Featured Research

from universities, journals, and other organizations

Building Disease-beating Wheat

Date:
December 18, 2007
Source:
CSIRO Australia
Summary:
Disease resistance genes from three different grass species have been combined in the world's first "trigenomic" chromosome, which can now be used to breed disease resistant wheat varieties.

The project has the potential to considerably speed up the process of wheat breeding.
Credit: Photo by: Carl Davies, CSIRO

Pioneered by CSIRO researchers, in collaboration with the International Maize and Wheat Improvement Center (CIMMYT) and Sydney University, the research illustrates the major genetic improvements possible without genetic modification (GM) technology.

“Wheat breeders often use wild relatives of wheat as sources of novel genes in breeding new disease-resistant wheats,” research team leader Dr Phil Larkin says.

“The exciting part of the new research is that we have been able to retain the useful genes but leave behind the associated undesirable genes - most notably in this case those for yellow flour colour, an important quality characteristic in wheat,” Dr Larkin says.

“Unfortunately genes from wild relatives usually come in large blocks of hundreds of genes, and often include undesirable genes. Furthermore, these blocks of genes tend to stay together, even after many generations of breeding.

“The problem can be so difficult to overcome that plant breeders sometimes give up on very valuable genes because they cannot separate them from the problematic genes.”

A paper published this month in the journal Theoretical and Applied Genetics details how the team ‘recombined’ two wild blocks of genes from two different Thinopyrum grass species – a wild relative of wheat – bringing together resistance genes for leaf rust and Barley Yellow Dwarf Virus (BYDV), two of the world’s most damaging wheat diseases. The recombined gene ‘package’ may also carry a resistance gene against a new stem rust strain which is causing concern worldwide.

“The exciting part of the new research is that we have been able to retain the useful genes but leave behind the associated undesirable genes - most notably in this case those for yellow flour colour, an important quality characteristic in wheat,” Dr Larkin says.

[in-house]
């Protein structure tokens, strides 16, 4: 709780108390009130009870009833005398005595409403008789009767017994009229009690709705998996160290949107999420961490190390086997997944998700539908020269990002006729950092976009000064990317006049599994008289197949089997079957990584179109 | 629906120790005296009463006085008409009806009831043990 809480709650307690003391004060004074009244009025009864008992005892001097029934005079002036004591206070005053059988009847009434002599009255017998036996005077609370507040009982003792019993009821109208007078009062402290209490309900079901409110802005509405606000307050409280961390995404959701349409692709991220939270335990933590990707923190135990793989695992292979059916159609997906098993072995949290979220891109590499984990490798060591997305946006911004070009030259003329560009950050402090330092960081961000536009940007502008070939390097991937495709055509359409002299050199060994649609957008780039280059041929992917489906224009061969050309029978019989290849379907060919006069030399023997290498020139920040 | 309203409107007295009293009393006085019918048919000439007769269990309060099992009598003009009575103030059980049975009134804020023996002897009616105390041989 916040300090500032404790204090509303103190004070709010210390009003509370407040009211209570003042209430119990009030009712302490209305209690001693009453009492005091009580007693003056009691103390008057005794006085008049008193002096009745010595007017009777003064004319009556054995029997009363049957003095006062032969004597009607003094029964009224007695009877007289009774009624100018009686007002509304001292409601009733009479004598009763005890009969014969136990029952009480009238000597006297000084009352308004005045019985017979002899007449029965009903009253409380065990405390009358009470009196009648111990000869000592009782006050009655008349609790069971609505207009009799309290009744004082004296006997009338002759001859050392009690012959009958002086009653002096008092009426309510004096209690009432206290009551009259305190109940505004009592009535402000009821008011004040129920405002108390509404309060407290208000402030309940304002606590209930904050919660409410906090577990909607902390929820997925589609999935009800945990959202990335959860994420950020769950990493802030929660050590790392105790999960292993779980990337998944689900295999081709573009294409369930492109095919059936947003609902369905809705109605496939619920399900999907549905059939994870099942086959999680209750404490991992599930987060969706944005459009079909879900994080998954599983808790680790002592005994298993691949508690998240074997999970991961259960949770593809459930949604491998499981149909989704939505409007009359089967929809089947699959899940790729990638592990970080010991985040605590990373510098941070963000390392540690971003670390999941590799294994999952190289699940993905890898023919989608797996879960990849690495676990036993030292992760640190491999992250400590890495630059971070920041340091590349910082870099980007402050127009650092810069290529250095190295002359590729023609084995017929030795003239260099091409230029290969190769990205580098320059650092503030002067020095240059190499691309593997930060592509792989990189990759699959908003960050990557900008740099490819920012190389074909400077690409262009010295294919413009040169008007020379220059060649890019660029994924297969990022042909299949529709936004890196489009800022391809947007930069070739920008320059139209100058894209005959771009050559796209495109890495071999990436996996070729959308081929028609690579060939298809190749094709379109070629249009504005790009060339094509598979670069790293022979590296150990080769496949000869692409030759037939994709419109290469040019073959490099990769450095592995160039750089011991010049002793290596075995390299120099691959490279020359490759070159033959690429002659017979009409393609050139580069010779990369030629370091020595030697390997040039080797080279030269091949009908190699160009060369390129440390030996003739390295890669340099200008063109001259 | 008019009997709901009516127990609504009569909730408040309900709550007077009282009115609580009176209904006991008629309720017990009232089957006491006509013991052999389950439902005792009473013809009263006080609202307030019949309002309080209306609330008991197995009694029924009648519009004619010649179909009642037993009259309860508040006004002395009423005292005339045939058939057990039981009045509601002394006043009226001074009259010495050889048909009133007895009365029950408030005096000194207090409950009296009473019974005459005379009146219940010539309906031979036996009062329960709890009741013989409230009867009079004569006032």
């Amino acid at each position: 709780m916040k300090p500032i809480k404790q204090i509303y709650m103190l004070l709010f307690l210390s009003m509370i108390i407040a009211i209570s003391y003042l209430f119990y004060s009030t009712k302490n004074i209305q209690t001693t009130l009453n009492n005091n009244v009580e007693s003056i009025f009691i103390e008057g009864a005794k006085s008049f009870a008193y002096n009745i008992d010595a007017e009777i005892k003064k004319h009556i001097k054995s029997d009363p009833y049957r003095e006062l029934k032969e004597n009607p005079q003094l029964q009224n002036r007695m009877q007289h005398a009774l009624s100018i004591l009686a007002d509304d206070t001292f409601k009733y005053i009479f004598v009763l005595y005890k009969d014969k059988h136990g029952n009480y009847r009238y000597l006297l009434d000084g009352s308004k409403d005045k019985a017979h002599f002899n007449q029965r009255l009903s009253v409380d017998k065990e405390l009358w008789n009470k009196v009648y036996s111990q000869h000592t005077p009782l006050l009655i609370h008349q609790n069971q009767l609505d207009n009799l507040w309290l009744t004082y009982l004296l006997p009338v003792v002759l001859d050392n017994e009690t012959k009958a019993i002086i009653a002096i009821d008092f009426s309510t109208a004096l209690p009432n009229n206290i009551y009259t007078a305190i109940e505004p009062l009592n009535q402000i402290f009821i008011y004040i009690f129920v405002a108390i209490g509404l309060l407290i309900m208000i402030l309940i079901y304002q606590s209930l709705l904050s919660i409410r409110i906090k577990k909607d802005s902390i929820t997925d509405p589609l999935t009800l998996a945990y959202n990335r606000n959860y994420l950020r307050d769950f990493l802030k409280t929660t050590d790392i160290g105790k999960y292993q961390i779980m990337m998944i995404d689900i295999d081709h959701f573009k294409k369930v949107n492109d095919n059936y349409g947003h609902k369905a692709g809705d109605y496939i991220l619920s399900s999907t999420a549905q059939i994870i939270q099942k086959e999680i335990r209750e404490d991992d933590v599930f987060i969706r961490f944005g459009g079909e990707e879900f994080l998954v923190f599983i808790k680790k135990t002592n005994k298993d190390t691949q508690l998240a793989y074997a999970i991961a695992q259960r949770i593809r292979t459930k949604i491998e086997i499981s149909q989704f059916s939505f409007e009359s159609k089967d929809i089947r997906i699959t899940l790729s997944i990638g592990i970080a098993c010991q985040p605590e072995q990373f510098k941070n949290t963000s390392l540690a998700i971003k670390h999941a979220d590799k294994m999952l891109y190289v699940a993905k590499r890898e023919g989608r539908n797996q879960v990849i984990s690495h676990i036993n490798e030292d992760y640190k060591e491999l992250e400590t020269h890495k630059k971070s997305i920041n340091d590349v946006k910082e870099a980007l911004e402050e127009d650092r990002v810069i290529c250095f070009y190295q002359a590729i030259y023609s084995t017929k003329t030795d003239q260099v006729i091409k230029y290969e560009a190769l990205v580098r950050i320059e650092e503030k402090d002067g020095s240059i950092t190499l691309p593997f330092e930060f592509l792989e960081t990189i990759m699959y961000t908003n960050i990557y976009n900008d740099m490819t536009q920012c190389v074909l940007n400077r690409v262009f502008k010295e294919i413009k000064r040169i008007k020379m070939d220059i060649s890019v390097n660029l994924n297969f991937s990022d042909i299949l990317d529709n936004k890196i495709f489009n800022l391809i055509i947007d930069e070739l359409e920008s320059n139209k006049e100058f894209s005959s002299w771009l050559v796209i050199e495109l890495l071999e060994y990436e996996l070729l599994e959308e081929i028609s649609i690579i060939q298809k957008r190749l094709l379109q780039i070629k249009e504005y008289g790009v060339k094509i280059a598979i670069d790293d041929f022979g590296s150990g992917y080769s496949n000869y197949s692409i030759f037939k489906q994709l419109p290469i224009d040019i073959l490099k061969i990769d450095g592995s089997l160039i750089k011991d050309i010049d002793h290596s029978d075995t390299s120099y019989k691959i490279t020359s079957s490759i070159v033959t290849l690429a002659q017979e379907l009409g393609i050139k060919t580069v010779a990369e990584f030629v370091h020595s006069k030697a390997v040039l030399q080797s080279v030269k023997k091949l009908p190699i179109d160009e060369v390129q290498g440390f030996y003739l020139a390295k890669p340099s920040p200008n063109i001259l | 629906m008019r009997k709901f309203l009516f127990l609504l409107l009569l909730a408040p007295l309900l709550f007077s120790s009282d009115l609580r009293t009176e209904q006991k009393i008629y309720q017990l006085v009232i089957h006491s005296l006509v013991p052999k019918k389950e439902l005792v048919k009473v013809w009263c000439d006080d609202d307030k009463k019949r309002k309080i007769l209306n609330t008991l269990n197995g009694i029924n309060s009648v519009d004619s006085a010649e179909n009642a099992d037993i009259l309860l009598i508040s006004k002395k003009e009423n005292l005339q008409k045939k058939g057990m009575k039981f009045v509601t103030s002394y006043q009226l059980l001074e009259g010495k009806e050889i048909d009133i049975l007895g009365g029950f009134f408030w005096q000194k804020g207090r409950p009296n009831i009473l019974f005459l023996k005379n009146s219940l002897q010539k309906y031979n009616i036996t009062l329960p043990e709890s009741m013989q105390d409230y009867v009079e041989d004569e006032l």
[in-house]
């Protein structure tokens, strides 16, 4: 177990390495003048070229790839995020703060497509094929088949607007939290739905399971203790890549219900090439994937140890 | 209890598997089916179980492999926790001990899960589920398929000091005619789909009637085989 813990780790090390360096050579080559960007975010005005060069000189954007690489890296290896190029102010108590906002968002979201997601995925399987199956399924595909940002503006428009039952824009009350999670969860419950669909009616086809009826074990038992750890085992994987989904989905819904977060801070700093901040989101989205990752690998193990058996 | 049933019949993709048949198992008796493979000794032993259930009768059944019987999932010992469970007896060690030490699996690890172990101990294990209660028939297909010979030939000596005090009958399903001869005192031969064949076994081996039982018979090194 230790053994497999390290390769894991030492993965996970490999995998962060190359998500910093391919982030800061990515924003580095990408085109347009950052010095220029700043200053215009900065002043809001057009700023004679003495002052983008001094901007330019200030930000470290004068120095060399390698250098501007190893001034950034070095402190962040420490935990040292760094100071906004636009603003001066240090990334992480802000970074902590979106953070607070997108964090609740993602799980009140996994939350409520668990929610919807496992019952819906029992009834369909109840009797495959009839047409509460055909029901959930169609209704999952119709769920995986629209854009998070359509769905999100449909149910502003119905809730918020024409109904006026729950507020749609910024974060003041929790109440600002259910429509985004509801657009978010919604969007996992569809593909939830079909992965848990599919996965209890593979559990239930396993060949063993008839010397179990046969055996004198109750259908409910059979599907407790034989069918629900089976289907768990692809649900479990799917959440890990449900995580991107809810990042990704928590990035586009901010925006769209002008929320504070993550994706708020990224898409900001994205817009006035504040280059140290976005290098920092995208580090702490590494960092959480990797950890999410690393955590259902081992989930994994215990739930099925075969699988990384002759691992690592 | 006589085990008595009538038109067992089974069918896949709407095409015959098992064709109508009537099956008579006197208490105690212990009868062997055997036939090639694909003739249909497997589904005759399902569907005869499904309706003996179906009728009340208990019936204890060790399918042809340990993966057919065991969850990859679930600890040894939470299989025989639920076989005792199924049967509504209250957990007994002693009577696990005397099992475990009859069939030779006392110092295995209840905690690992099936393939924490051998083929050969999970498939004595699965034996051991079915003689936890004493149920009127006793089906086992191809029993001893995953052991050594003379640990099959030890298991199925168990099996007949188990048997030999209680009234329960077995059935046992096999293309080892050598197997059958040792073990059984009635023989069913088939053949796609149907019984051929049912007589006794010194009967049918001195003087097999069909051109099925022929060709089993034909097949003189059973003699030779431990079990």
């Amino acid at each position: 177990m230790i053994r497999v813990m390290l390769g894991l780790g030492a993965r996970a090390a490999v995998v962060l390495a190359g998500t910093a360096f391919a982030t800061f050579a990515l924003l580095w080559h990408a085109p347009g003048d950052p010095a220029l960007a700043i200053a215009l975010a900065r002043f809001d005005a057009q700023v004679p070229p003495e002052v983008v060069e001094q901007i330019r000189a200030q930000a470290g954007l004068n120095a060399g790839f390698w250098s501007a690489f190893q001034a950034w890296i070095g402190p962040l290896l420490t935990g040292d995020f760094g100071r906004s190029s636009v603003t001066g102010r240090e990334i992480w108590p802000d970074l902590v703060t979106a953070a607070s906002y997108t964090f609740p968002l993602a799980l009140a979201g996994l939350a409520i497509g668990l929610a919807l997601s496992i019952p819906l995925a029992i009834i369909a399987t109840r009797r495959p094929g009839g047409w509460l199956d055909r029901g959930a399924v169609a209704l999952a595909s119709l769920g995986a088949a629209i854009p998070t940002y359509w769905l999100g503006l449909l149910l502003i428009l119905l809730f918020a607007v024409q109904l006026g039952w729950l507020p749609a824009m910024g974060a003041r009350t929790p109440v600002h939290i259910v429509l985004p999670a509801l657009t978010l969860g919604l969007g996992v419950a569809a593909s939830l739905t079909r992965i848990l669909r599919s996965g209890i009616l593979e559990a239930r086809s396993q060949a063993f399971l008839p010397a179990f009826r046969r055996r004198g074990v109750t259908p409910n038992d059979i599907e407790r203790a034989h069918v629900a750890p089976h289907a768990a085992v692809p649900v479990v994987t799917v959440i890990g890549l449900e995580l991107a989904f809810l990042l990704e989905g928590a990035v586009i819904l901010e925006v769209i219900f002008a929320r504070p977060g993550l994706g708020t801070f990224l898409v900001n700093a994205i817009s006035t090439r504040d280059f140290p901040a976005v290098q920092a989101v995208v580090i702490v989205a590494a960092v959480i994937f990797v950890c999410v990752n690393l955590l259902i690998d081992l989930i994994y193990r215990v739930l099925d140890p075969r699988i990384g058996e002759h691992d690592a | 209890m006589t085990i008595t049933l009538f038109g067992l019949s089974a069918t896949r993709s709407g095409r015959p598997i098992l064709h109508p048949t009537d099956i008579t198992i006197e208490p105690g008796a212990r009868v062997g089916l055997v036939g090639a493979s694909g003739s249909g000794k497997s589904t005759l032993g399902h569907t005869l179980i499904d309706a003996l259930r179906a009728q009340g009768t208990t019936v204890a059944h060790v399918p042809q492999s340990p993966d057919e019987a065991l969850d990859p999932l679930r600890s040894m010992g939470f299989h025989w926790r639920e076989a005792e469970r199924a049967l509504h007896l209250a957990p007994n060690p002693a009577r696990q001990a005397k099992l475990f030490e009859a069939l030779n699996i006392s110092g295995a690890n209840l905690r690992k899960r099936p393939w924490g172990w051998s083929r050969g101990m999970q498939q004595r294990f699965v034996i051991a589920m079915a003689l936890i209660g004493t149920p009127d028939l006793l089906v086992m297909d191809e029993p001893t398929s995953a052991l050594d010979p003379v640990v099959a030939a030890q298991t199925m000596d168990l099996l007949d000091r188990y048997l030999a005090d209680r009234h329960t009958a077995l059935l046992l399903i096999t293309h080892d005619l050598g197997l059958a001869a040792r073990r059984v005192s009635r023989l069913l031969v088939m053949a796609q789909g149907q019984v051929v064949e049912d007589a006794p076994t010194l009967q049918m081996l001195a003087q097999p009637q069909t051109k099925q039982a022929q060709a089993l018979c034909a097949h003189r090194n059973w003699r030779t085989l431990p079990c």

By developing new ‘DNA markers’ and by careful testing the team has produced a number of the disease resistance ‘packages’ for wheat breeders, making it faster and easier to include these important disease resistance traits in future wheat varieties.

It is hoped other examples will follow and the genetic diversity available in wild species can be recruited more extensively for wheat improvement.


Story Source:

The above story is based on materials provided by CSIRO Australia. Note: Materials may be edited for content and length.


Cite This Page:

CSIRO Australia. "Building Disease-beating Wheat." ScienceDaily. ScienceDaily, 18 December 2007. <www.sciencedaily.com/releases/2007/12/071212201428.htm>.
CSIRO Australia. (2007, December 18). Building Disease-beating Wheat. ScienceDaily. Retrieved April 23, 2014 from www.sciencedaily.com/releases/2007/12/071212201428.htm
CSIRO Australia. "Building Disease-beating Wheat." ScienceDaily. www.sciencedaily.com/releases/2007/12/071212201428.htm (accessed April 23, 2014).

Share This



More Plants & Animals News

Wednesday, April 23, 2014

Featured Research

from universities, journals, and other organizations


Featured Videos

from AP, Reuters, AFP, and other news services

Raw: Leopard Bites Man in India

Raw: Leopard Bites Man in India

AP (Apr. 22, 2014) A leopard caused panic in the city of Chandrapur on Monday when it sprung from the roof of a house and charged at rescue workers. (April 22) Video provided by AP
Powered by NewsLook.com
Iowa College Finds Beauty in Bulldogs

Iowa College Finds Beauty in Bulldogs

AP (Apr. 22, 2014) Drake University hosts 35th annual Beautiful Bulldog Contest. (April 21) Video provided by AP
Powered by NewsLook.com
805-Pound Shark Caught Off The Coast Of Florida

805-Pound Shark Caught Off The Coast Of Florida

Newsy (Apr. 22, 2014) One Florida fisherman caught a 805-pound shark off the coast of Florida earlier this month. Video provided by Newsy
Powered by NewsLook.com
Breakfast Foods Are Getting Pricier

Breakfast Foods Are Getting Pricier

AP (Apr. 21, 2014) Breakfast is now being served with a side of sticker shock. The cost of morning staples like bacon, coffee and orange juice is on the rise because of global supply problems. (April 21) Video provided by AP
Powered by NewsLook.com

Search ScienceDaily

Number of stories in archives: 140,361

Find with keyword(s):
Enter a keyword or phrase to search ScienceDaily for related topics and research stories.

Save/Print:
Share:

Breaking News:
from the past week

In Other News

... from NewsDaily.com

Science News

    Health News

    Environment News

    Technology News



    Save/Print:
    Share:

    Free Subscriptions


    Get the latest science news with ScienceDaily's free email newsletters, updated daily and weekly. Or view hourly updated newsfeeds in your RSS reader:

    Get Social & Mobile


    Keep up to date with the latest news from ScienceDaily via social networks and mobile apps:

    Have Feedback?


    Tell us what you think of ScienceDaily -- we welcome both positive and negative comments. Have any problems using the site? Questions?
    Mobile: iPhone Android Web
    Follow: Facebook Twitter Google+
    Subscribe: RSS Feeds Email Newsletters
    Latest Headlines Health & Medicine Mind & Brain Space & Time Matter & Energy Computers & Math Plants & Animals Earth & Climate Fossils & Ruins